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Peter Bogdanovich, in the wised-up but morally clueless view of the international showbiz media, is generally seen as a figure from the California branch of modern Greek tragedy, where early hubris is punished first by nemesis and then by oblivion, in the form of the lecture circuit and guest appearances on daytime talk shows. The facts would be to the contrary even if Bogdanovich, in later life, had not made several films which at least match the standard of those in his early winning streak from The Last Picture Show onwards. And if he had never made any movies in the whole of his life he would still be one of the important modern writers on film, although his kind of criticism – always knowledgeable about the business background – is rarely written except by practitioners: one of his many connections with the French New Wave directors who wrote articles about film before they made films. Much of Bogdanovich’s best writing about the art he personifies shows up in his first book Pieces of Time (1973), written out of the same sense of discovery and urge to preserve which made him the foundation-laying film curator of the Museum of Modern Art in New York. His long catalogue essays for his MOMA seasons were, effectively, his first books, and Pieces of Time can be thought of as their epitome. His later, bigger books (Who the Devil Made It? and Who the Hell’s In It?) are considerable – my National Film Theatre interview with him, included here, was occasioned by the publication of one of them – but they are not, I think, the place to start for anyone who wants to understand him fully as the force he was and still is in the Hollywood that counts.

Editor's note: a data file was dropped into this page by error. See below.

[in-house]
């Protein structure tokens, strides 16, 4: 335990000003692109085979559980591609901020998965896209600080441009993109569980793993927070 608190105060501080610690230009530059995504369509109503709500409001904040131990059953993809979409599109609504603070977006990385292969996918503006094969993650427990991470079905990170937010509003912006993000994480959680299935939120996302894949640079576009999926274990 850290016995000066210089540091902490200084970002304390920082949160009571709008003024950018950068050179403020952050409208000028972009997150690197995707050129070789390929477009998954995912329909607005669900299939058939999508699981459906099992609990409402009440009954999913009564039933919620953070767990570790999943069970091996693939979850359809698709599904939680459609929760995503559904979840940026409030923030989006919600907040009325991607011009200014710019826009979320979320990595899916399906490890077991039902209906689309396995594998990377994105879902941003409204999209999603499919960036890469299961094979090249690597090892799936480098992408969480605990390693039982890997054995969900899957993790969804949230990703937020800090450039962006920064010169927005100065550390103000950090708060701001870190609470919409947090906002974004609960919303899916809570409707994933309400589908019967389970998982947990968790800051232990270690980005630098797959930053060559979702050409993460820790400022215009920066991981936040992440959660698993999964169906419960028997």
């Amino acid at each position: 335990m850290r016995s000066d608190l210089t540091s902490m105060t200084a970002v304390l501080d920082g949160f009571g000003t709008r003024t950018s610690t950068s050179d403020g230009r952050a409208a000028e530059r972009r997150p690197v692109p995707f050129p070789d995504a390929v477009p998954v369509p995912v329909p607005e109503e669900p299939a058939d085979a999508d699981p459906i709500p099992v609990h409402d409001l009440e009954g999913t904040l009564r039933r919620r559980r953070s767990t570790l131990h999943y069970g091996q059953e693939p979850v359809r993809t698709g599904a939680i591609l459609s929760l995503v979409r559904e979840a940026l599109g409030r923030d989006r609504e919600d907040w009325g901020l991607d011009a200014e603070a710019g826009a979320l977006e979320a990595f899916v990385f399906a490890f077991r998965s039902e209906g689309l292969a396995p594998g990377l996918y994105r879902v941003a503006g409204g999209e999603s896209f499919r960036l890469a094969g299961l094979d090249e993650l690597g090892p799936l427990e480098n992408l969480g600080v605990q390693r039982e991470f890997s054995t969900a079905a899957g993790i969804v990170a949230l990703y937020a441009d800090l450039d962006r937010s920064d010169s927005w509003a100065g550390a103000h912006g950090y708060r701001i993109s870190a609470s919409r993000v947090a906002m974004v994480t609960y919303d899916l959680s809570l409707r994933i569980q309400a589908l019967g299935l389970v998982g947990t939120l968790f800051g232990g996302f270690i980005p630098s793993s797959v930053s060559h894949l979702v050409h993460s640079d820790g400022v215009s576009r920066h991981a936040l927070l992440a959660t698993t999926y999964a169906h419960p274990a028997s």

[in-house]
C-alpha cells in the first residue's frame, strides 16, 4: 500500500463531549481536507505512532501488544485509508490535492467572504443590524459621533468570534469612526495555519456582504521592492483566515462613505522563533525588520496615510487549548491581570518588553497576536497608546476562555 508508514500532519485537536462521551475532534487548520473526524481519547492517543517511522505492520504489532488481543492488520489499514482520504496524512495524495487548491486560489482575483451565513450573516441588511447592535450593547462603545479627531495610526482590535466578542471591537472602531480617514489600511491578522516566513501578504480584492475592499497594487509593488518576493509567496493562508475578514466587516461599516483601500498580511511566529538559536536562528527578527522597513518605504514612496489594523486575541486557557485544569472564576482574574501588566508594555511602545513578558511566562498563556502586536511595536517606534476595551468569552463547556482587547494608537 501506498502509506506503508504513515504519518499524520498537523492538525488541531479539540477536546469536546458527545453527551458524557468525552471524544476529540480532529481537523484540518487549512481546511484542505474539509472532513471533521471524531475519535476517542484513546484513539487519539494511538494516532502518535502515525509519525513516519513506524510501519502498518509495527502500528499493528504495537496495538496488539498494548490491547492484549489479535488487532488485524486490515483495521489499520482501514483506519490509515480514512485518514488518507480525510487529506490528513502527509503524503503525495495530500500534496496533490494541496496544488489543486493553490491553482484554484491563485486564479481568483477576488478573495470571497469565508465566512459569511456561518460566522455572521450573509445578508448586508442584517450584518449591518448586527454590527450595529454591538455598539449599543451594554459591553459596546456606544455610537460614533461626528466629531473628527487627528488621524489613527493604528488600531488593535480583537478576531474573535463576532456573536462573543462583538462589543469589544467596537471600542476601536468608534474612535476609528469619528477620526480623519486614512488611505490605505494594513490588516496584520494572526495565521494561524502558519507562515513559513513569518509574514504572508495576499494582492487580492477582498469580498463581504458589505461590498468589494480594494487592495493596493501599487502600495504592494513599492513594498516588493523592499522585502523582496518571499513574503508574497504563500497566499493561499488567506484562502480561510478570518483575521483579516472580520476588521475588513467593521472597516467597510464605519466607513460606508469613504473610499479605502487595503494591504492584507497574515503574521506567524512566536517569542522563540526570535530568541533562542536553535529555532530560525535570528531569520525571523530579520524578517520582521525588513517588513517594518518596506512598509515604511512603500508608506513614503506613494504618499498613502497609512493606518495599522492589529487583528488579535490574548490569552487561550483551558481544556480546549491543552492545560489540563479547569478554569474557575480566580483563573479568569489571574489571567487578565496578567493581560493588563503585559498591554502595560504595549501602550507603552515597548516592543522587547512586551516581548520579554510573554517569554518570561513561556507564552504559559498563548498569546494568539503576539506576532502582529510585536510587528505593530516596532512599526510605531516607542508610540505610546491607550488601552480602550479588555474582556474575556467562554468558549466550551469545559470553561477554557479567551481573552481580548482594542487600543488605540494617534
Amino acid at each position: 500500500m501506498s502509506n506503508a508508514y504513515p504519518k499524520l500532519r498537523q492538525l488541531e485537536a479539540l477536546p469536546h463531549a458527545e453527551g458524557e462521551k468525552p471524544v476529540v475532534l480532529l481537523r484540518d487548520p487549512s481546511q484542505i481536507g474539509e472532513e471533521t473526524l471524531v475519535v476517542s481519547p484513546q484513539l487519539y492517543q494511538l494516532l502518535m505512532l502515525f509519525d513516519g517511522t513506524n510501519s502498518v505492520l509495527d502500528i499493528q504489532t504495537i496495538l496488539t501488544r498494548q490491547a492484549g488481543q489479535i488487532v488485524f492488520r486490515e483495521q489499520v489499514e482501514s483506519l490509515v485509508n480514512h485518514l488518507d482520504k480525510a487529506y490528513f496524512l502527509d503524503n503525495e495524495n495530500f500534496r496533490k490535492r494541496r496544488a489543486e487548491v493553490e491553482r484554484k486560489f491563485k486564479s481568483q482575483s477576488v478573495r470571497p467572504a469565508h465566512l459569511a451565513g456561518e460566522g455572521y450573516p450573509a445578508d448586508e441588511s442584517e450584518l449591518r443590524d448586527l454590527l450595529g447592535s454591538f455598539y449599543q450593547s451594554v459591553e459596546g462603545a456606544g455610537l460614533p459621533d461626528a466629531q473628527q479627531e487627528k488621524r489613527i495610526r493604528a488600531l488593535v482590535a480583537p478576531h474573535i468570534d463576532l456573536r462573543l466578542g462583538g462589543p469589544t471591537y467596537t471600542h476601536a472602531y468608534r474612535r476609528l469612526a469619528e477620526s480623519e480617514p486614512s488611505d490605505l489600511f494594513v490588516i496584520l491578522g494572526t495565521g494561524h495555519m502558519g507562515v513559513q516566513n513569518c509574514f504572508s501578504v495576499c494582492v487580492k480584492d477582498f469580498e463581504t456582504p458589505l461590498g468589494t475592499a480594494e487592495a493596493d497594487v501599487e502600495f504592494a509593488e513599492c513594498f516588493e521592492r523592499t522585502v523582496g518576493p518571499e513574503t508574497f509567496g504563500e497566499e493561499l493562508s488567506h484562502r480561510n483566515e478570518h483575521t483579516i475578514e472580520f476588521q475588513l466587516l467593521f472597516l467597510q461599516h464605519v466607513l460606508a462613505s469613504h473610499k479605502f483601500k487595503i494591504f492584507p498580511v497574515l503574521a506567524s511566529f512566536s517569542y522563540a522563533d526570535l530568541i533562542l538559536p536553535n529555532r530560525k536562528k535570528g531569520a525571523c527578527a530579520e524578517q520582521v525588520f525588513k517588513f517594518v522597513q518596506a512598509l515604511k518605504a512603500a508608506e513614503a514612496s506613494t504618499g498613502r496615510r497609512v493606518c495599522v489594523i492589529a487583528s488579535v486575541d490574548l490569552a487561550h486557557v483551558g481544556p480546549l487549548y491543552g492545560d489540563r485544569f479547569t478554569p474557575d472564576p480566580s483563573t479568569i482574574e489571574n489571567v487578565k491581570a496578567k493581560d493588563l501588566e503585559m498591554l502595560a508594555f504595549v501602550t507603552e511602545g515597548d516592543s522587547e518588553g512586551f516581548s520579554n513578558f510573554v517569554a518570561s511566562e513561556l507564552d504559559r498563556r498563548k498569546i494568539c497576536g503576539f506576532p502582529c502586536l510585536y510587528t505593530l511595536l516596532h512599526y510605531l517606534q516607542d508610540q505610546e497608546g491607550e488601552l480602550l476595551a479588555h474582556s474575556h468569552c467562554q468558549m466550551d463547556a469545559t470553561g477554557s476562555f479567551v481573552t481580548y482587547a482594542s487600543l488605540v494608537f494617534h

In a New Yorker article about Bogdanovich I raised the issue of Dorothy Stratton and how he dealt with the catastrophe of her violent disappearance from his life. It was a sensitive issue but he didn’t cancel our next lunch date, where he was as funny as ever, wielding as he does a generous but wicked gift for mimicry, and commanding a rich field of showbiz reminiscence in which it can operate unchecked. It should never have been news to the journalists, but it still needs to be said: the reason What’s Up Doc? came so close to reproducing the pristine thrill of classic screwball comedy was that its director had a brilliant sense of humour. My task here has been to present, in a small space, a sufficiently faithful picture of a man who has spent his life showing how creativity and critical appreciation can share the same soul.
Click here to read a transcript of my interview with Peter Bogdanovich at the National Film Theatre (London, 2004), published in the Guardian.
See also these YouTube videos of the director speaking:
Bogdanovich on Bogdanovich, a seven-minute excerpt from a masterclass.
Instinctual Artistry, a two-minute excerpt from his 2007 New York Film Festival press conference.